MyHSR is the new company tasked with Malaysia’s High Speed Rail (HSR). As everyone noted, the timeline of 2020 is most probably off because even the cost sharing between both countries have yet to be agreed, at least based on what’s reported thus far. The new CEO beginning Sept 1 2015 is Mohd Nur Ismail Mohamed Kamal, formerly CEO of Land Public Transport Commission (SPAD, Suruhanjaya Pengangkutan Awam Darat). Below is a summary of what he said in an interview on the HSR, a 330km project which will allow breakfast in KL, lunch in Singapore followed by a dinner in KL, all within the same day. (Yes, I would try this with my Singaporean friends even if it would cost me a bomb and write about it)
Difference of MyHSR and SPAD? MyHSR is the project owner and developer of the HSR while SPAD will remain as policymaker and regulator and would be focussed on the engagement with Singapore. I think what this meant is that high level strategy is by SPAD while the implementation would be all under MyHSR.
Five important elements by MyHSR to keep HSR on track:
1. G-to-G (government- to-government) support for SPAD in the bilateral discussions with Singapore. This helps to finalise the technical, commercial and bilateral agreement. (Seriously, more transparency and perhaps timeline would be appreciated by all parties instead of an announcement every few months like today)
2. Finalise the station and the alignment. This include a detailed environmental impact assessment, social impact assessment, soil investigation, and to perform land acquisition. (Again, more transparency and continuous update)
3. Preparation for tender process though this would depend on final operating structure to be agreed by both the governments of Malaysia and Singapore. (Seriously, this may be hardest because it may involve choosing the systems from the European, China, Japan or South Korea. My wish? An Asian company who’s willing to hire lots of locals and lowest cost of financing please)
4. Maximise benefits of HSR in terms of socioeconomic development opportunities along all the corridors where the stations are located. I think this is vital which if not meant the only beneficiary is KL and Singapore, hardly worth pursuing since both are already pretty connected currently.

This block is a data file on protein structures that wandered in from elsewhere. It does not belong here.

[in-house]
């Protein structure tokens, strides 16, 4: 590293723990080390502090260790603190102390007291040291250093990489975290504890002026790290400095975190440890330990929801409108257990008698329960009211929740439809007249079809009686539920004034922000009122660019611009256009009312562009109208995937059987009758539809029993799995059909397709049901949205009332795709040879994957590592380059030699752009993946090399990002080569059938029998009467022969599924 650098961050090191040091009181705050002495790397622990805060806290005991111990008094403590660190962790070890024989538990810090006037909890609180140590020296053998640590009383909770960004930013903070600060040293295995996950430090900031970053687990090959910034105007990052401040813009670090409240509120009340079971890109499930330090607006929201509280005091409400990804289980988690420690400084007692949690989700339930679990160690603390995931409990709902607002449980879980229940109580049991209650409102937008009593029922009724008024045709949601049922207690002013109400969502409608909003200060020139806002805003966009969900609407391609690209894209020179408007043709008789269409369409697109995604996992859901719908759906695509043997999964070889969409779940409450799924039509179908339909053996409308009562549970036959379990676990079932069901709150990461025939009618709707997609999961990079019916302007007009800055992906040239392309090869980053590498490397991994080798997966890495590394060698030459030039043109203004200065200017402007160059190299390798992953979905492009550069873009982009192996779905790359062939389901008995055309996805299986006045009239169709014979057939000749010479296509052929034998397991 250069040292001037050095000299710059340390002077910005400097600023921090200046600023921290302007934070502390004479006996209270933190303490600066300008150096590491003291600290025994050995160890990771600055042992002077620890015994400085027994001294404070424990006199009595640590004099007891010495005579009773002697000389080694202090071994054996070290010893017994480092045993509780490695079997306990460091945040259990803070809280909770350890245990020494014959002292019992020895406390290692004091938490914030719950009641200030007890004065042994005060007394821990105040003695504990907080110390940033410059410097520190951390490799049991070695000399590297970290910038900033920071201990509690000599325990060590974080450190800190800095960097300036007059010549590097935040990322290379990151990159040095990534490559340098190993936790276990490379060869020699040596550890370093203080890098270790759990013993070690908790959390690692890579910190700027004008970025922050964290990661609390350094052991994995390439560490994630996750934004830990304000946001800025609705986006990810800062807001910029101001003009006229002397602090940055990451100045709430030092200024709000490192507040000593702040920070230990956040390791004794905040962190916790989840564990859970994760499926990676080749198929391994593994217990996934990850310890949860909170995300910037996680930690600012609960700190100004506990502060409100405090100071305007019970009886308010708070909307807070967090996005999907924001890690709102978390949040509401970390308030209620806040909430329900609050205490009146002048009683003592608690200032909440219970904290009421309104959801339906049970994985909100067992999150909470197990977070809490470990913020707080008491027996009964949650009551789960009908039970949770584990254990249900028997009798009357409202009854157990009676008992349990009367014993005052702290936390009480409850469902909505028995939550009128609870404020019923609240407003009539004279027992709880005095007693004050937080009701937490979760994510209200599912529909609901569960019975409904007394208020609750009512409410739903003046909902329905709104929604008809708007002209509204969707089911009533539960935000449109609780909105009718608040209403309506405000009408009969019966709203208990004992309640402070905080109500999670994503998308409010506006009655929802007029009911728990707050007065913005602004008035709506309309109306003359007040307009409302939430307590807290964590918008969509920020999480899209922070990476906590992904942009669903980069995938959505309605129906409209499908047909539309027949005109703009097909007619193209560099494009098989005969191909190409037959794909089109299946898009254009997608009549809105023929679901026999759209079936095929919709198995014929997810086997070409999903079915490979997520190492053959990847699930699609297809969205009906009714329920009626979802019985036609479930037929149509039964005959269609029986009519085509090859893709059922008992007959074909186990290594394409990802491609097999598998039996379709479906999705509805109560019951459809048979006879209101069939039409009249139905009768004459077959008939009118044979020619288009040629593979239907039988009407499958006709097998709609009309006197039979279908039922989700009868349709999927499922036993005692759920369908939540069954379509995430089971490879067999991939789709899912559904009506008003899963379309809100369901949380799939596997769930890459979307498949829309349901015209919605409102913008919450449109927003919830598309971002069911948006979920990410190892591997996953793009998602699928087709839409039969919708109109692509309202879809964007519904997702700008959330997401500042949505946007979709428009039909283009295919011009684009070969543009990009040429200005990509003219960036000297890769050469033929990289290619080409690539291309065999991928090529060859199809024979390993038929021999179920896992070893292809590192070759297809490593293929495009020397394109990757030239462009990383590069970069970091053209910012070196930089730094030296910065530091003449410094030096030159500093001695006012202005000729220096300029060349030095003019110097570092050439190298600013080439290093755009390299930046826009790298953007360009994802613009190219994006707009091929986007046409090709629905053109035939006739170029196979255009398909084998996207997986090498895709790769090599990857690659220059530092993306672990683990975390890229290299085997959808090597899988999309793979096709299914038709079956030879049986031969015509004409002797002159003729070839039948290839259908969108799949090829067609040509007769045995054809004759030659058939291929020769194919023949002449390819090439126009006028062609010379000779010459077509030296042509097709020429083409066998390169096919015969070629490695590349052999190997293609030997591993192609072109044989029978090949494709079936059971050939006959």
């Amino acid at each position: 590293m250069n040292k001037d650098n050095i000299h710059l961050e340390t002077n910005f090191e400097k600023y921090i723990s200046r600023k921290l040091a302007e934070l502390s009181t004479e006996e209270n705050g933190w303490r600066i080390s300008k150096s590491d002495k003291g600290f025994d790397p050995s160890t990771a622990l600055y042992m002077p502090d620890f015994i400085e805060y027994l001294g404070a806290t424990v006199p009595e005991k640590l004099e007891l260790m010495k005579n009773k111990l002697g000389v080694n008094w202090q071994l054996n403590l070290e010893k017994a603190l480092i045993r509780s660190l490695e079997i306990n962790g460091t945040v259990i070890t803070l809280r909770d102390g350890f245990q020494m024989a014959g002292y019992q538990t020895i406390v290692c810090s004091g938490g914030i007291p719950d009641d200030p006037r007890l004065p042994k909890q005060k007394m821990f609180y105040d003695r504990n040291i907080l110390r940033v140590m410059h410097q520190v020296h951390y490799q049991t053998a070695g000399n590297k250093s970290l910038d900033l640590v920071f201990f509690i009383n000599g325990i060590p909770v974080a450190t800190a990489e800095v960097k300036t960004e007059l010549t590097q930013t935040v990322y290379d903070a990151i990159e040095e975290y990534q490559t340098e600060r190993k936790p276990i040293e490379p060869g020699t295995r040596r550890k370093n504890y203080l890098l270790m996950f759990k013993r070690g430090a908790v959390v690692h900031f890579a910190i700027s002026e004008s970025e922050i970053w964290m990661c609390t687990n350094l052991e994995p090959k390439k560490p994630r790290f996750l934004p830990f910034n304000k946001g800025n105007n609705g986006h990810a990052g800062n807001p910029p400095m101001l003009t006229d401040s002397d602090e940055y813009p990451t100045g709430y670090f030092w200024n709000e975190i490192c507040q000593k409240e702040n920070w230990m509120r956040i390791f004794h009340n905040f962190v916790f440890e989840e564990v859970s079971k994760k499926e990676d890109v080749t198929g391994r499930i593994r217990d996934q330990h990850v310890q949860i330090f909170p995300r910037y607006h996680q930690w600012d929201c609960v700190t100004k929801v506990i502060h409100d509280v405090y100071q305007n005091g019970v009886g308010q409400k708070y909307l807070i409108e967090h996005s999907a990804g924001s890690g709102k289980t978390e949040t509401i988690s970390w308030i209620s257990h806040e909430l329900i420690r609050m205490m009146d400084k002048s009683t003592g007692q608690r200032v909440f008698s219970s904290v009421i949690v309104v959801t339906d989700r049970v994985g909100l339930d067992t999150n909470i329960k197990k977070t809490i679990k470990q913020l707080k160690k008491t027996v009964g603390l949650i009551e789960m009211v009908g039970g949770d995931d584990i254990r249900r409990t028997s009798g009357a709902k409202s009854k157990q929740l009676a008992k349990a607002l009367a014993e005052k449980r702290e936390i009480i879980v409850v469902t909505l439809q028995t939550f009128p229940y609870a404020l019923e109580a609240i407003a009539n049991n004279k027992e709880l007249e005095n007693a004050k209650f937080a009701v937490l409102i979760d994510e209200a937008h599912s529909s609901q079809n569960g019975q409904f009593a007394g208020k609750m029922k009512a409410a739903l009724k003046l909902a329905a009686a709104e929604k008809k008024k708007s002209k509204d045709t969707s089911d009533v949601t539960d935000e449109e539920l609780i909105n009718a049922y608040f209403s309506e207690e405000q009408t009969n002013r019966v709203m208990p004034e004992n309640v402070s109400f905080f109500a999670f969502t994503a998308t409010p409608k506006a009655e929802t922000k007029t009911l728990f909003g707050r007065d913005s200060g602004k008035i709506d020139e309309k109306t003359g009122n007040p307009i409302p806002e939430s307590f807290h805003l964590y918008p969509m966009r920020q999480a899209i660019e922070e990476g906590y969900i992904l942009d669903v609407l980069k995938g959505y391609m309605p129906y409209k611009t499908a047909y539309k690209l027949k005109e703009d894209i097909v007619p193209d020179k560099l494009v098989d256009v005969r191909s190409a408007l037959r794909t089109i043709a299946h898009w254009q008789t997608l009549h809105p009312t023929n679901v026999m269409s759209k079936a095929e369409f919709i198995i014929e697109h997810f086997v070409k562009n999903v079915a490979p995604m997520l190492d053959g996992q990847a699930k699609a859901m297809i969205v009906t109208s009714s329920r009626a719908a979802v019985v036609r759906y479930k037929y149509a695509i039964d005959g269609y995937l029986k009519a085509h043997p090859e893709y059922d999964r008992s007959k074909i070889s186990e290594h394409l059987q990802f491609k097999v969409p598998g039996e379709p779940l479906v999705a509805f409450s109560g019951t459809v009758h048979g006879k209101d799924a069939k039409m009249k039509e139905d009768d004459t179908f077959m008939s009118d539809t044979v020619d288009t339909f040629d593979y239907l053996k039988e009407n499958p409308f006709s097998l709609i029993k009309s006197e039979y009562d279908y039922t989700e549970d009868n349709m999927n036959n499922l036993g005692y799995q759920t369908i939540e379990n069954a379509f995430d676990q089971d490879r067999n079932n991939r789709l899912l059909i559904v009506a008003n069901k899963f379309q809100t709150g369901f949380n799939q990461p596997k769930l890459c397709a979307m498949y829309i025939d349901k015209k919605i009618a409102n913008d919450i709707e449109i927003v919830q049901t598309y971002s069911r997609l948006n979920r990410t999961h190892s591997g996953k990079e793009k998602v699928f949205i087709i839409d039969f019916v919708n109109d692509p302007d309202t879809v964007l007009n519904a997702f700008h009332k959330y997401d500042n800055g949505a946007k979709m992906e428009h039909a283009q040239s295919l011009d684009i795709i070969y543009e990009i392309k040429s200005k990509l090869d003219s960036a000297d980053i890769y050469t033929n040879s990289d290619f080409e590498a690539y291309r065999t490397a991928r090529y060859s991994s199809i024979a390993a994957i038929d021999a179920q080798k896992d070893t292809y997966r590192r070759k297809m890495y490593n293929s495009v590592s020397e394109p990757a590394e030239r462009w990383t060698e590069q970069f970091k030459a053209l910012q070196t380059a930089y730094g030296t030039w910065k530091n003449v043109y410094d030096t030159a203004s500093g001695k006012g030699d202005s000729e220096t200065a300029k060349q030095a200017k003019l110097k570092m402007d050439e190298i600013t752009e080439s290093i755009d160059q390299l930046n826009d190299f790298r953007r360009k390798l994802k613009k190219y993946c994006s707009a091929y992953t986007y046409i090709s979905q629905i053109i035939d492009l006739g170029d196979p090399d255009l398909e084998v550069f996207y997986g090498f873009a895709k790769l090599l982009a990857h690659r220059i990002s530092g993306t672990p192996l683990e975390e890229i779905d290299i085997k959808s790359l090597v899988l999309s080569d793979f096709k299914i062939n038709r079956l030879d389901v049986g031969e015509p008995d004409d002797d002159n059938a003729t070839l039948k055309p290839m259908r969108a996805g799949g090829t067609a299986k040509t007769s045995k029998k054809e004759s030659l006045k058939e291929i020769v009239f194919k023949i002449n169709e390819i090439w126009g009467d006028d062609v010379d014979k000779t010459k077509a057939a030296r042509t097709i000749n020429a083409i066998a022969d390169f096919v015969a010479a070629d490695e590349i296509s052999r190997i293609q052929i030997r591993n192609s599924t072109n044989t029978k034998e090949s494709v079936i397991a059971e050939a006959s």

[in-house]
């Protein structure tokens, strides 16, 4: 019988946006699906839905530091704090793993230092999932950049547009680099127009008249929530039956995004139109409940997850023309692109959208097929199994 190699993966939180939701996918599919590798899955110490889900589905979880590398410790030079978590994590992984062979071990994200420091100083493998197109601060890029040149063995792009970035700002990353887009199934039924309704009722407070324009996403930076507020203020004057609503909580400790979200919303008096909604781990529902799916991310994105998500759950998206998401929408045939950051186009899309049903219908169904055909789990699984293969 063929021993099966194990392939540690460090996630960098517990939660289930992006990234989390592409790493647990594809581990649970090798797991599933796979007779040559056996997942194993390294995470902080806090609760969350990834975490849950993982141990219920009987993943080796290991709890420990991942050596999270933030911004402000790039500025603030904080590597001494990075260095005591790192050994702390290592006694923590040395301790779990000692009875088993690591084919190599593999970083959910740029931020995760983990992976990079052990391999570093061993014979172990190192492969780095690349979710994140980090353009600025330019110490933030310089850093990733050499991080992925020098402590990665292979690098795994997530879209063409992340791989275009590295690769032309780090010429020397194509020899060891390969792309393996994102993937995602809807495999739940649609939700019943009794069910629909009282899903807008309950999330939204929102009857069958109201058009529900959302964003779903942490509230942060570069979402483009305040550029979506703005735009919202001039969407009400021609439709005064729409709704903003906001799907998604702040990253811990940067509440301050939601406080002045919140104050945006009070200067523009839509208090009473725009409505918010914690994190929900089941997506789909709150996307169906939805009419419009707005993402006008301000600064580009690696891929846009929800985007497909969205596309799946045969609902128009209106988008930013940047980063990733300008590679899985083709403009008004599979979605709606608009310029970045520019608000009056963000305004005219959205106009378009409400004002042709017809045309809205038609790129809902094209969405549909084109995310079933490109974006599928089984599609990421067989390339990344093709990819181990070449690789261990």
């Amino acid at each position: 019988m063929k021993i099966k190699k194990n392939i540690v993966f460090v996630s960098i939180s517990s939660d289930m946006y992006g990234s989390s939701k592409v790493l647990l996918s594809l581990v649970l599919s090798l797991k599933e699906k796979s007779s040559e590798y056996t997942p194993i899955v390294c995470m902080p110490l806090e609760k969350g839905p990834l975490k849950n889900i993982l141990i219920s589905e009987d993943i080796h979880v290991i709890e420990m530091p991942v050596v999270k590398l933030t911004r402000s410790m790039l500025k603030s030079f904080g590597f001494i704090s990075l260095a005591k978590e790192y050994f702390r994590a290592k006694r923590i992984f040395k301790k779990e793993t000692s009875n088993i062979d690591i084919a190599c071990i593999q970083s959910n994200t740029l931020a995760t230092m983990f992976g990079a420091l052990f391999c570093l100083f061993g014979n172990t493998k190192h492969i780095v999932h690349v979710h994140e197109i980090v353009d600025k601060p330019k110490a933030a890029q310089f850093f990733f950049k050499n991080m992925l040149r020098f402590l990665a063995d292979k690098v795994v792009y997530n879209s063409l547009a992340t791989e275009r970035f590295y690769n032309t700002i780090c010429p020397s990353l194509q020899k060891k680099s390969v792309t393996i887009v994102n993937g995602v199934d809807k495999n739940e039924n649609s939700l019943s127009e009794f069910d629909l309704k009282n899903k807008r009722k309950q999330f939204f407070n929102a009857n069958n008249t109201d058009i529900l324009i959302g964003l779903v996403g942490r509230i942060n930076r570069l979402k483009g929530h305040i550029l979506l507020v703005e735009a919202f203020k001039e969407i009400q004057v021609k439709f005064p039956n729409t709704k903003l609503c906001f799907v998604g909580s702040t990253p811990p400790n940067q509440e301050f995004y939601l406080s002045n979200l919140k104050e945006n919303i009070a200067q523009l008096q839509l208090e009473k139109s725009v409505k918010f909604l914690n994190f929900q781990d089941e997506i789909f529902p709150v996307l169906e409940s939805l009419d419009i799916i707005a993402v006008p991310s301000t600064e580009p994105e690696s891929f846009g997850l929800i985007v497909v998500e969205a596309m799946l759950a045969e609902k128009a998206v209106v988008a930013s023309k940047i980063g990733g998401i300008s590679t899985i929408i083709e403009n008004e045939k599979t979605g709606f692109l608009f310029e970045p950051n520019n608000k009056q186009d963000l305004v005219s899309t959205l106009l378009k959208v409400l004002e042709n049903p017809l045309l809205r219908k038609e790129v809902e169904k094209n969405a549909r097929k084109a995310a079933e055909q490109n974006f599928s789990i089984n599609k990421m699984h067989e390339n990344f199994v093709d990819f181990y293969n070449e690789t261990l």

5. Engaging the public based on international best practices so that understand the benefits and convince them that this an economic development project and not just a transport project. I personally think this is not really necessary if the 4 steps above are done correctly. I am not that confident of the success of this engagement and not really looking forward too based on the current ‘everything negative’ mindset prevailing.
The CEO revealed this: There are still ongoing intense negotiations with Singapore before both parties can agree on certain aspects of HSR operations in the future. These include safety, security, customs, immigration, the alignment, stations, how do we join (the alignment) together as well as if there’s any express or transit services, the control aspect of it, and guarding against security breaches. This is the reason why I think milestones should be transparently communicated especially on the Malaysian side since I am a Malaysian.
Oh yeah, currently these have been agreed. CIQ (Customs, Immigration and Quarantine complex) is going to be a co-location. Same building, two nations. There would also be immigration counters in Kuala Lumpur, Nusajaya and Singapore.
Following are the few terminus mentioned. Bandar Malaysia, stations in Ayer Keroh, Muar, Batu Pahat and Nusajaya. Plans include developing the whole zones around the station and even up to 5km radius from the station. MyHSR may or may not be developing them but the framework would be put in place so that incentives can be put in to encourage the development from the private sector.
The station is not the end. It’s the beginning of a development of the area surrounding the stations to benefit the state which it is in too. MyHSR will have to put in policies to encourage certain types of investments and human capital attractions to develop certain types of industries. He specifically mentioned that the Korean’s HSR’s plans included even the improvement of existing industries in the towns where these stations are located.
Tender for HSR is expected to begin with the pre-qualifications in middle of 2016. This timeline has to be in line with the bilateral agreement. The actual tender process is not yet finalised but expected to be end of 2016. MyHSR would be the ‘resident expert’ for the HSR.
The decision is quite far away. Final project structure is that it may be private initiative, public-private partnership (PPP) or completely Government-owned. It meant that MyHSR would evolve according to the final decision made. I seriously do not think it should be government owned. If this is a profitable project, why is government involved beyond completion of the project? If this is going to be a money losing project, it’s best that the government is not involved.
Well, that’s a lot of information from the new MyHSR CEO. Let’s see if whatever I hoped for in bold above comes true. I think HSR is part of the continuous progress of Malaysia’s economic development and is a necessity rather than a decision of popularity. No matter how much Singapore is looked up to, without being even more integrated into Malaysia, both countries may just be skipped altogether in favour of many other much bigger nations nearby. Instead of competition, I think cooperation is a better bet. Happy anticipating.
written on 27 Sept 2015
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